Policyholders seeking insurance coverage routinely pursue bad faith claims against their insurers. Liability for bad faith on the part of the insurer can open the door for the policyholder to obtain payment of their attorneys’ fees and coverage for damages in the underlying case above the policy limits. Inclusion of such claims will also get the insurers’ attention, but you can expect a harder fight for coverage to be sure.
Two recent cases illustrate the difficulty in prevailing on a bad faith claim. A federal district judge recently ruled on a summary judgment motion that the evidence did not warrant a finding of bad faith against Continental Casualty Company. McNeill & Associates, LLC v. Continental Casualty Co., 2010 U.S. Dist. LEXIS 115687 (D. Conn. Nov. 1, 2010). In this case, a law firm sought a defense from its malpractice insurer. Continental Casualty denied coverage based on a “prior knowledge exclusion.”
In short, the insurer asserted that one of the lawyers was aware of the claim by the client before the policy was issued. The firm pursued coverage in federal court, and included a bad faith claim for the denial of a defense. The court noted, “. . . evidence of ‘mere negligence’ is insufficient on its own to support a claim for bad faith.” The court went on to note that where the duty to defend is fairly debatable then additional evidence is required to support the bad faith claim.
In Walker v. Progressive Direct Ins. Co., 2010 U.S. Dist. LEXIS 116597 (D. Okla. Oct. 29, 2010), the insured’s Chevy Tahoe was stolen while they were away on vacation. The vehicle had been parked in a public lot with a “for sale” sign in the window. Progressive suspected insurance fraud and turned the matter over to its Special Investigations Unit under a reservation of rights.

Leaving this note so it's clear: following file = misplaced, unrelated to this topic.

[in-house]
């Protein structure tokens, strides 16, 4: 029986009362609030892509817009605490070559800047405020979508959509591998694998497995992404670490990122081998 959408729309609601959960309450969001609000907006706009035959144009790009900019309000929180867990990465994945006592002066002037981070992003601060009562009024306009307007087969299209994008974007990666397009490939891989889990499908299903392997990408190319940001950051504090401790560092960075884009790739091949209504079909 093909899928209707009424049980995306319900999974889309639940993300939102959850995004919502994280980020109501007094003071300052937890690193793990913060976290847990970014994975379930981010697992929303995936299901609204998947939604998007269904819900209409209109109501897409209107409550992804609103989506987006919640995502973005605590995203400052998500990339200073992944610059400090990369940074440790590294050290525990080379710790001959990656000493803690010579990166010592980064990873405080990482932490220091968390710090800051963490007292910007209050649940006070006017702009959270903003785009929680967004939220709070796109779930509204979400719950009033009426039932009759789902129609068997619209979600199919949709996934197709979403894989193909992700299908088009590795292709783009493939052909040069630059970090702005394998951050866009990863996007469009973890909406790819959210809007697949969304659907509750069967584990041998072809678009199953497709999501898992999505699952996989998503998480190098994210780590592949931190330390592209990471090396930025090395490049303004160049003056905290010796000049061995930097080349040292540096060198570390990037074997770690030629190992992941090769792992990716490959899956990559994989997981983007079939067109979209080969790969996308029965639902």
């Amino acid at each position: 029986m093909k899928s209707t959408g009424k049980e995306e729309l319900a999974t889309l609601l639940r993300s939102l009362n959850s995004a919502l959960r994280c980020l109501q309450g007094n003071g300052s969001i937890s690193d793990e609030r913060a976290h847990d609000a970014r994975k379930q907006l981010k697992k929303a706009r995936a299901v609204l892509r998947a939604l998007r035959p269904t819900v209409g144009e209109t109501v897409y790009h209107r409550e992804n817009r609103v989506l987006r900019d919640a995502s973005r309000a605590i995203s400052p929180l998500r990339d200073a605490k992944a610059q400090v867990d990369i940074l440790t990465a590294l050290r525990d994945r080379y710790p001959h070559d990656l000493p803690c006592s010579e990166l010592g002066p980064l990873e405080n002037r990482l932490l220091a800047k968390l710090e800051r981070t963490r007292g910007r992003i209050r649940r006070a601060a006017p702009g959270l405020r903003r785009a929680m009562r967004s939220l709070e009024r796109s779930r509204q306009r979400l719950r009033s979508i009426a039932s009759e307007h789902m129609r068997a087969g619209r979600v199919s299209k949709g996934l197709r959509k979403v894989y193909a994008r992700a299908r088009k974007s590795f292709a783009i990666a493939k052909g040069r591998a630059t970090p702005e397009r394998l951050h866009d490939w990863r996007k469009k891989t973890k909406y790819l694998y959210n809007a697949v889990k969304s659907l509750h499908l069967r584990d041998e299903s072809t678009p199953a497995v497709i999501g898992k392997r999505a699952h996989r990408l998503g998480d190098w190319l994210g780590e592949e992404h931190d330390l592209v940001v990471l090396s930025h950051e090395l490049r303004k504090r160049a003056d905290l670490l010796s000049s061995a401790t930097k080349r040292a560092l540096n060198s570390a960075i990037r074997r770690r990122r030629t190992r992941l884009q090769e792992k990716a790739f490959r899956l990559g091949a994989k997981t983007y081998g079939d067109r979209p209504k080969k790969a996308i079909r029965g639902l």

The suspected fraud was based on insurance “red flags” including: (a) the vehicle is for sale at the time of loss; (b) the vehicle is a “gas guzzler;” (c) the steering column is not compromised; and (d) all keys are in the possession of the insured. Ultimately, Progressive Insurance ruled out fraud and agreed to pay on the claim. The insureds filed a lawsuit alleging bad faith in the handling of the claim as untimely and improper.
The district court noted that “[e]very insurance contract carries with it the duty to act fairly and in good faith in discharging its contractual responsibilities,” which extends to claims investigations. The court went on to state that the central issue “is whether the insurer had a good faith belief in some justifiable reason for the actions it took or omitted to take that are alleged to be violative of the duty of good faith and fair dealing.”
In applying the facts to the standard for bad faith, the court ruled against the insureds. In reviewing the facts of the investigation and the insureds’ contentions as to how it was botched, the court held that “an insurer’s investigation need only be reasonable, not perfect.” See Roberts v. State Farm Mut. Auto. Insur. Co., 2003 U.S. App. LEXIS 5830 (10th Cir. March 26, 2003).
Asserting a claim for bad faith incorporates a higher degree of difficulty into insurance coverage litigation. The burden of proof is generally higher, and it requires a deeper degree of discovery to support the claim. Policyholders need to be especially prepared for the extra effort required in successfully prevailing on a claim for bad faith against their insurers.
For more information on this issue and how McGuireWoods assists policyholders in protecting and recovering their insurance rights, please contact the author.